Photographer, Osose Oboh, Captures the Charm and the Truth in People
Light reflects off the model’s smooth rich skin. It is illuminating. Their bright colored outfit, or accessories, become perfect complimentary pieces, sometimes giving good contrast. The expression on the models face gives you a hint to their charming story; what they’re proud of, or what they’ve been through. You see all this through a photo and you feel like you’re instantly there. You’re tethered to their emotions. These are all details that are often captured by photographer (and future doctor), Osose. She captures people’s best and essential moments, but she wants to do more.
Osose has always been interested in taking photos because of her father.
“Growing up, my dad loved to record everything.” she added, “He got that from his dad, and they would take pictures to remember where they’ve been.”
In highschool, Osose took a photography class so that she could start taking pictures on her own. Using a Fuijifilm, she would get her feet wet with photography and better understand the technique of the craft. “I’ve always been attracted to people’s smiles. I Like people’s smiles,” she said, “The one thing I would [focus on] was to get people’s candids of them living lives”.
She never considered photography as a serious endeavor, but instead, a hobby. That was until Osose traveled to Italy and broke her camera. She then realized how photography was one of the best ways to express herself and from then she began to take it a bit more seriously.
When Osose graduated high school and started attending UCLA, she borrowed her friend’s professional camera and focused her lens on something a bit different; she started documenting the social injustices and protests on her campus. “The one thing that’s a constant”, she says “is the lack of representation.” Osose created a photo series project to refute the idea that black womanhood looks one way. She photographed a series of women with different body types, stature, and personas to reflect the diversity of a black woman. This was inspired by her seeing a Vogue March issue cover celebrating womanhood, but dropping the ball by not showing the nuances within it. “The cover photo, to me, wasn’t depicting what women actually looked like. It was crazy to me”, she said. In response,“[I did one] series of African-American women and how we are unique and beautiful in our own right. No matter how we look, no matter what size we are, and no matter what height.”
Another project she really felt connected to was when she decided to highlight women of color in medicine through a series entitled On the Shoulders of Our Ancestors. It was a personal mission for her to magnify the lack of diversity in the medical field and to highlight the black women who are breaking the glass ceiling of sociatal expectations placed on them. This project also serves as a nod to the black women in medicine who paved the way for future generations to come. Being in medicine, Osose felt that her space would not have been created if it wasn’t for the women before her.
Osose does a good job with balancing both of her interests; photography and medicine. But on rare occasions, she becomes challenged with the thief of joy: comparisons.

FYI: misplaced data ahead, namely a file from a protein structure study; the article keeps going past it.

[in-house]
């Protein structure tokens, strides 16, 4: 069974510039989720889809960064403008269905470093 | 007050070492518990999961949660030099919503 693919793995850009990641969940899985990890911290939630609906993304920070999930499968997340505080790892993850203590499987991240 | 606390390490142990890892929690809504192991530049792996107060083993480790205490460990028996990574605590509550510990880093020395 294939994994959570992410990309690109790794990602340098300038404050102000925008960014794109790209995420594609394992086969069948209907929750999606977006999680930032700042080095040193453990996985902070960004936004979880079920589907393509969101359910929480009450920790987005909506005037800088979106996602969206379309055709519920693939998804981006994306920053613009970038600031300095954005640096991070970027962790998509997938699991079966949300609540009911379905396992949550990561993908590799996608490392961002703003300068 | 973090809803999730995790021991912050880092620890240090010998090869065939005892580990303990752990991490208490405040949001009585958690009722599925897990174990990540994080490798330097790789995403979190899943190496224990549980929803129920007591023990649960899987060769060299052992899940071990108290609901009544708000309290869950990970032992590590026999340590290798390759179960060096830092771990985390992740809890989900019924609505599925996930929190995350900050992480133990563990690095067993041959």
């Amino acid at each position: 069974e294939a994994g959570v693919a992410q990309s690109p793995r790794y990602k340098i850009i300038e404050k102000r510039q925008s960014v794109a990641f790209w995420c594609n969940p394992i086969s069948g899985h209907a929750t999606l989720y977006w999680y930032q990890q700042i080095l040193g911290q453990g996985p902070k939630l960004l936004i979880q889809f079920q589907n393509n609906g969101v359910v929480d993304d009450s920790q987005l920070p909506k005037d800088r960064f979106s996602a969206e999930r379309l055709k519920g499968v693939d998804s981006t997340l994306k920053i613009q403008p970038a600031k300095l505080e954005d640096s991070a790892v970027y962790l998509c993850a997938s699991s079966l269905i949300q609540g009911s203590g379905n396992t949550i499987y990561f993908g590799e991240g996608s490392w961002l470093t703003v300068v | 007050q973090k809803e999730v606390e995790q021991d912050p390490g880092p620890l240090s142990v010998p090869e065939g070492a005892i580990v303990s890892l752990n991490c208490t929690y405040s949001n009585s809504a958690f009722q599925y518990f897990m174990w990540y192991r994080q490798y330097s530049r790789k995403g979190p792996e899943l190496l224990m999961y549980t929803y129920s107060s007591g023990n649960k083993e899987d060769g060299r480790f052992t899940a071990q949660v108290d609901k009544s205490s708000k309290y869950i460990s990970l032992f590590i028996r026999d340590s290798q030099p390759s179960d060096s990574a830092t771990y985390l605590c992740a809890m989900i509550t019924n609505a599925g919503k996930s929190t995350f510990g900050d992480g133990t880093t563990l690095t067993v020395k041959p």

Osose often feels trapped by her comparisons. She’d compare how much work and effort she puts into her craft and her profession to her peers and compare their successes to her own.“[Comparison] is what takes the joy out of the moment. I was praying for this for years. I knew that this is where I needed to be, and now that I’m here, I am praising the Lord at every moment. Because I’m finally feeling that I’m in the last phase, that last piece of the puzzle that I need to do whatever my calling is.” Osose says that what helps her get rid of the thought of comparison is to surround herself with people who remind her of her accomplishments and reaffirm that her journey is unique-- and shouldn’t be compared with-- anyone else’s.
In the future, Osose hopes to teach medicine and inspire and encourage people of color to get into the medical field. “I don't think God gave me all this passion, and calling, to do just one career”, she added “I feel like medicine is a part of the calling, I think it’s a part of the picture”. She also wants to work with fashion brands and other ventures who also seek to bring out the humanity in people. This was inspired by her medical missions where she took pictures of locals and gave them their portraits as a memento of their life. “There are so many photographers that travel and take pictures of people and make money off of them, like the exploitation of children- especially when they go to Africa and take pictures of the children”, she said, “I decided that if I’m going to take anybody’s picture, I’m going to give it to them.”, she continued to say “It ended up being the best decision ever because, I didn’t even realize how a few people in these third world countries, don’t even have a photo of themselves, or even a loved one”.
Osose is very hopeful and determined to exercise her talents for the greater good. She recognizes her calling and uses it- and faith- as fuel to drive her closer to her dreams. “God is faithful. If He’s given you a passion or a calling for something, He’s also going to give you the tools to get it done. He’ll also open doors for you to do it.”
If you want to check out her work, you can visit her site at ososeoboh.com
Article by Chinazo Enigwe